Anderson’s interest in fashion photography led her to Italian photographer Franco Rubartelli and his famous images of Veruschka, the muse and lover who made him famous. She found Veruschka, Safari Dress by Yves Saint Laurent (French Vogue, July/August 1968) on the internet, and Holden Luntz Gallery was able to acquire it for her from Paris. The image ties in well with Lubben’s African pieces. Another photo, Terry O’Neill’s seductive portrait Brigitte Bardot with Cigar, Spain (1971), spoke to Anderson when she first saw it at Art Basel Miami Beach in 2016. Two years later, she was able to buy it.
Some acquisitions have been completely serendipitous. Anderson recalls one day when Lubben dropped into Holden Luntz Gallery and spotted a piece by Harry Benson, Berlin Kiss (1996). “I was in another store at the time, and an hour later I showed up,” she says. “David showed me the piece, and we loved it because we had just been to Berlin. Then Holden said to us, ‘Harry is sitting right over there.’ So we met Harry and started collecting his pieces.” It all came full circle when, last year, Lubben arranged a sitting with Benson for Anderson’s birthday. “It resulted in some beautiful photographs of us both,” she says.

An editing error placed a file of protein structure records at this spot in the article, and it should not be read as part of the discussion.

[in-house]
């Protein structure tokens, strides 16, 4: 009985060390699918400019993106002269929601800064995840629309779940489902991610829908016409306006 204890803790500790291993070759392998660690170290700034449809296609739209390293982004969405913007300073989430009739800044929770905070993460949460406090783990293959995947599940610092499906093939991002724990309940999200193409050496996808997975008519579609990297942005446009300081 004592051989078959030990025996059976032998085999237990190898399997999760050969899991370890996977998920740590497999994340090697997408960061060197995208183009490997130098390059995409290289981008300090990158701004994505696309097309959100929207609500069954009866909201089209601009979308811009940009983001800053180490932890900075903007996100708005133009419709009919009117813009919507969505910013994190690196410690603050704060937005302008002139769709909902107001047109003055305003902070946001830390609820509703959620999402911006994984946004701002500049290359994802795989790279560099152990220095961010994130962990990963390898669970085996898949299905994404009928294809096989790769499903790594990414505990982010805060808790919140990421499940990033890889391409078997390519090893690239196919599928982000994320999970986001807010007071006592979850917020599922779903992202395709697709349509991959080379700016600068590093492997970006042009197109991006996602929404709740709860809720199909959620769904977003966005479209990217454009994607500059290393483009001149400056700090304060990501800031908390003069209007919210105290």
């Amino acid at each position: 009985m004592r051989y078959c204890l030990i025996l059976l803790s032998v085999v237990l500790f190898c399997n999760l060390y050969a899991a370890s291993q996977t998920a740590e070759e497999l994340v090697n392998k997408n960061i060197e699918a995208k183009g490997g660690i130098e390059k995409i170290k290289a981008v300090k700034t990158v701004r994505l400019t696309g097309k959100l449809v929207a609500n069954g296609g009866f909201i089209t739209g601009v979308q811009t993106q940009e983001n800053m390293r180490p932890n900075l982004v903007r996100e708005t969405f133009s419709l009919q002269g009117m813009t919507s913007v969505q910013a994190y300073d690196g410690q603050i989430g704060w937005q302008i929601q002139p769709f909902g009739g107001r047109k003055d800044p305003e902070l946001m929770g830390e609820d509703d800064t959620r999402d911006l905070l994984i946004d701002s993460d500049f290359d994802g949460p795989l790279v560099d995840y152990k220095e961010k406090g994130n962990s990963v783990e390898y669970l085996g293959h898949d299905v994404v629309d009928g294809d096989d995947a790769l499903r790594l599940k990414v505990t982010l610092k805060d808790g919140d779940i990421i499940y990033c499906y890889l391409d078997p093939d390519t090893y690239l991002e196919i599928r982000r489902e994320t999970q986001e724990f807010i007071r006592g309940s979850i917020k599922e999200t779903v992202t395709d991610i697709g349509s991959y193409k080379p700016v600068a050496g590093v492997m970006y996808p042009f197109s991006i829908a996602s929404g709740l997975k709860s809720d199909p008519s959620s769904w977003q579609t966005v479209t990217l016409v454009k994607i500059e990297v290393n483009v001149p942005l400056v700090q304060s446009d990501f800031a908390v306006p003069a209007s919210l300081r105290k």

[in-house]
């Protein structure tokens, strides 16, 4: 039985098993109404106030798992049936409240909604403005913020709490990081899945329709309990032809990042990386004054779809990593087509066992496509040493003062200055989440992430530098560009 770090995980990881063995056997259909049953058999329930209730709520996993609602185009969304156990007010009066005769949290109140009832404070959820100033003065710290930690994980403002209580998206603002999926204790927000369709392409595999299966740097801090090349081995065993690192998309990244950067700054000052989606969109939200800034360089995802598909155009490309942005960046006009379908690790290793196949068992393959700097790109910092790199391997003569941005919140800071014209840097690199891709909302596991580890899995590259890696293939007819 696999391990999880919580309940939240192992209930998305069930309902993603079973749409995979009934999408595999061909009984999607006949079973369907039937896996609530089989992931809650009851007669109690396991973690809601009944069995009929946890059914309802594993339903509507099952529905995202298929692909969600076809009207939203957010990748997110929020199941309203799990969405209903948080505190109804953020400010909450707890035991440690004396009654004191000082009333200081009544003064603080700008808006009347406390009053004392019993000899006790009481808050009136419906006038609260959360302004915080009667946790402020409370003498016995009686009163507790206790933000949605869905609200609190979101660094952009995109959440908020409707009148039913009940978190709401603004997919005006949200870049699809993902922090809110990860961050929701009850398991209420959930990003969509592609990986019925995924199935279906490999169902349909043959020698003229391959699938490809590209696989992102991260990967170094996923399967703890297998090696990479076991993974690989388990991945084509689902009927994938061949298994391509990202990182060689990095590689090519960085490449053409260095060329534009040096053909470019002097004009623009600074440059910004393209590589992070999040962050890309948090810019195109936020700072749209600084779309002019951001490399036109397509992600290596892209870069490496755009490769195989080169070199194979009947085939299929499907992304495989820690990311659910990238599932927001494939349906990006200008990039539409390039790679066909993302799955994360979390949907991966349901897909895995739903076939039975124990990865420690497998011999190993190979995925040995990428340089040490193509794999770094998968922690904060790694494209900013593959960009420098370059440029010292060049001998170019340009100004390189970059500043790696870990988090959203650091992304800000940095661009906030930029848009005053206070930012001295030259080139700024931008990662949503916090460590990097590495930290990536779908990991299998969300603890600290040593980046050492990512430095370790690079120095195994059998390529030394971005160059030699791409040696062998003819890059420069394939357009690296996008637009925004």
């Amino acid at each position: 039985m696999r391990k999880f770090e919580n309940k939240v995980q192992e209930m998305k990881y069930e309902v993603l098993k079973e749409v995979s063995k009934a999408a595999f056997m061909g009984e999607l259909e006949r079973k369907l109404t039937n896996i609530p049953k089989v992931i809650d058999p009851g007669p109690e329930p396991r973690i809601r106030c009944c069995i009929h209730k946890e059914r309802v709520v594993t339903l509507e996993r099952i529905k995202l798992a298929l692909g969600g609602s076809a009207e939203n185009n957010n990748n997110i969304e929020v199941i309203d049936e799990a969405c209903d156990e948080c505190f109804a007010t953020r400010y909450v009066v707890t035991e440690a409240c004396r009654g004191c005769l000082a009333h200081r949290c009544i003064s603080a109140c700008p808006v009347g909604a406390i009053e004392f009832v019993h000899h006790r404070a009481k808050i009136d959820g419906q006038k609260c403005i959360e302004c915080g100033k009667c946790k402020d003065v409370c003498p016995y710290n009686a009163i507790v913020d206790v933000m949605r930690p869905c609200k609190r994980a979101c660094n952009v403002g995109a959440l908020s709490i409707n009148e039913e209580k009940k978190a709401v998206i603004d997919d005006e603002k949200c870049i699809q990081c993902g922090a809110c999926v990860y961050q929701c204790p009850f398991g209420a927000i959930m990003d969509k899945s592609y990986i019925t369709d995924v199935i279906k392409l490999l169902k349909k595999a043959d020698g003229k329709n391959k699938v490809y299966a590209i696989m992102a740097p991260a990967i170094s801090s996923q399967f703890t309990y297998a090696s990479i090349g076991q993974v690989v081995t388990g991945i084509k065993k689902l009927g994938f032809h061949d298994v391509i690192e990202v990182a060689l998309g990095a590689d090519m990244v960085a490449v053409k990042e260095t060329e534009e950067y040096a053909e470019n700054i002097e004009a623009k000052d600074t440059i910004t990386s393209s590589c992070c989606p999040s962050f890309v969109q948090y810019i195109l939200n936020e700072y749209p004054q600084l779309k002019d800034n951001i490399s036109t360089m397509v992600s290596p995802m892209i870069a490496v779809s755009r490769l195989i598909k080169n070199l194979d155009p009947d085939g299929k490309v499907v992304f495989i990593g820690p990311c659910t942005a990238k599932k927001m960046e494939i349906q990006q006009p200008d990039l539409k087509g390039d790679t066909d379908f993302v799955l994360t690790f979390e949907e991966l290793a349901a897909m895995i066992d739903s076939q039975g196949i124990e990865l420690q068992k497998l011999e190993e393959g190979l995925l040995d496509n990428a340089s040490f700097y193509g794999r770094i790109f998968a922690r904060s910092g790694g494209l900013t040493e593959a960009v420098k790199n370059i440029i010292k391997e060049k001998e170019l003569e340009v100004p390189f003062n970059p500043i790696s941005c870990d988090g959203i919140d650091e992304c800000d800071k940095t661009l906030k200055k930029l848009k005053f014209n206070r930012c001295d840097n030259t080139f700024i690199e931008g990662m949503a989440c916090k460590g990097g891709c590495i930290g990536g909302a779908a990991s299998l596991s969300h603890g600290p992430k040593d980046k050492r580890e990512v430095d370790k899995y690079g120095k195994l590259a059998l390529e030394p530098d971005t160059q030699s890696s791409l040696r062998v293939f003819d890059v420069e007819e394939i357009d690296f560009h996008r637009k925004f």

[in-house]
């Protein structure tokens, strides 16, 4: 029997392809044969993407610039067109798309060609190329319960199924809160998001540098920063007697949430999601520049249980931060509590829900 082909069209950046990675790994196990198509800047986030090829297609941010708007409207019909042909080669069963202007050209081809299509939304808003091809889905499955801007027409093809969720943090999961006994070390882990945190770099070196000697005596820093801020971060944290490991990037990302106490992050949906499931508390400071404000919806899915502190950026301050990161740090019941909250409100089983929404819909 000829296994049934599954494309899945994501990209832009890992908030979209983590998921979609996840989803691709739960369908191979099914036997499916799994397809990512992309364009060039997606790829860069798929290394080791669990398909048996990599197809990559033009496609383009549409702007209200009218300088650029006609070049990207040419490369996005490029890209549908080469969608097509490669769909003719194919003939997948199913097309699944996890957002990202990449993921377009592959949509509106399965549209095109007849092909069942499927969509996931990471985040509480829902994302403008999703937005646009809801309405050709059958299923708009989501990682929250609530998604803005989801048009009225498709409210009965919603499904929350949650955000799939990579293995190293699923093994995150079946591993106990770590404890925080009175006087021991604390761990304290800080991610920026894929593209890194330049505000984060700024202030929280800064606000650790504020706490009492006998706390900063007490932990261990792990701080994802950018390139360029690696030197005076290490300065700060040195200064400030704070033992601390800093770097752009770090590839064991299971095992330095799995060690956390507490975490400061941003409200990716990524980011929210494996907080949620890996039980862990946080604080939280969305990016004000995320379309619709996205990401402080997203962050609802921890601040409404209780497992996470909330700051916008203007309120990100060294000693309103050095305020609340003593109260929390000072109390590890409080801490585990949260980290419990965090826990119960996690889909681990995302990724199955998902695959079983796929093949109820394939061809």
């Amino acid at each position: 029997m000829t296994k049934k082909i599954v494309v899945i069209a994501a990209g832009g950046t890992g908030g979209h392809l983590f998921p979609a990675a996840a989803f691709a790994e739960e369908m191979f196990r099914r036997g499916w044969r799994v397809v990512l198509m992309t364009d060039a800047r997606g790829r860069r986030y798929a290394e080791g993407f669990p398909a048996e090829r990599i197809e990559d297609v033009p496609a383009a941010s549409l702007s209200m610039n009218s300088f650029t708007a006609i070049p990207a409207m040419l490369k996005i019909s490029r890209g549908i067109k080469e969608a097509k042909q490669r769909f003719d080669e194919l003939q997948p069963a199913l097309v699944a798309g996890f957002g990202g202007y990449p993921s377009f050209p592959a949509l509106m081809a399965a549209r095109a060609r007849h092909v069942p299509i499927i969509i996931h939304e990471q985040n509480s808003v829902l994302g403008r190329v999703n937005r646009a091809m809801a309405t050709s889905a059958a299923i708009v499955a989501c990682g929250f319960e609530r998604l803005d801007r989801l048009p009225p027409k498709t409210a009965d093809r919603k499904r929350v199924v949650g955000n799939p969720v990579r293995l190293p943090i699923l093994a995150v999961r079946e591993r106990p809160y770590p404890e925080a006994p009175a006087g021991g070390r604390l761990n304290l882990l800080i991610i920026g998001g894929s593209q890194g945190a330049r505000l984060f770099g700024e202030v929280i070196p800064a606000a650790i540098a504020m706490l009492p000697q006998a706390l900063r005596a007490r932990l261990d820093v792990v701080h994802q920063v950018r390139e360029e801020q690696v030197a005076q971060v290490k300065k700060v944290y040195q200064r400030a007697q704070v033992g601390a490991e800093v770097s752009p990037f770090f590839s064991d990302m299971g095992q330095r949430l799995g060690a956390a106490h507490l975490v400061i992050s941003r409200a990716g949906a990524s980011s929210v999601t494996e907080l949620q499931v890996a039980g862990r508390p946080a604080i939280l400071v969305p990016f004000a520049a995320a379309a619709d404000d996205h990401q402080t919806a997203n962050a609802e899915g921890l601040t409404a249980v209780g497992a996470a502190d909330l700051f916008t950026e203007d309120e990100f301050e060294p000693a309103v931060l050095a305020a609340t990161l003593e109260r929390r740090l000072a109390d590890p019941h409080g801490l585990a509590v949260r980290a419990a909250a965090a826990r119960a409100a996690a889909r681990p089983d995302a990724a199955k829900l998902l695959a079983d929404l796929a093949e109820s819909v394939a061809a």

Zac and Brianna Potter
For Zac Potter, romance has played a big part in his collecting journey. About six years ago, he and then-girlfriend Brianna (now his wife) were walking along Worth Avenue in Palm Beach when they passed a gallery window and a large black-and-white photograph of an unlikely scene grabbed their attention. In the image, a wolf strides purposefully along the bar of a saloon, his eyes fixed straight ahead. In the background, the barman is pouring a beer, a young woman reading a newspaper is turned away from what is happening, and another patron is playing pool in the back of the room. Surprisingly, none of them seem to take notice of the wolf.
The work, The Wolf of Main Street (2015), by David Yarrow, immediately drew Zac and Brianna in—and the moment would prove to be the beginning of Zac’s collecting journey.
Hailing from Kodiak Island in Alaska, Brianna has a deep love for the Pacific Northwest and its rampant wildlife. Sometime after that day on Worth Avenue, while Brianna was abroad for the summer, Zac wanted to get her a gift to surprise her upon her return. He went into the Holden Luntz Gallery, where they had originally seen the Yarrow photograph, and purchased it. When he gave it to Brianna, she was bowled over and “thrilled beyond words.” In fact, many of the photographs in the couple’s home are pieces Zac has purchased as presents for Brianna. “I know what she loves, and I’ve bought them because I knew how happy they would make her,” Potter explains.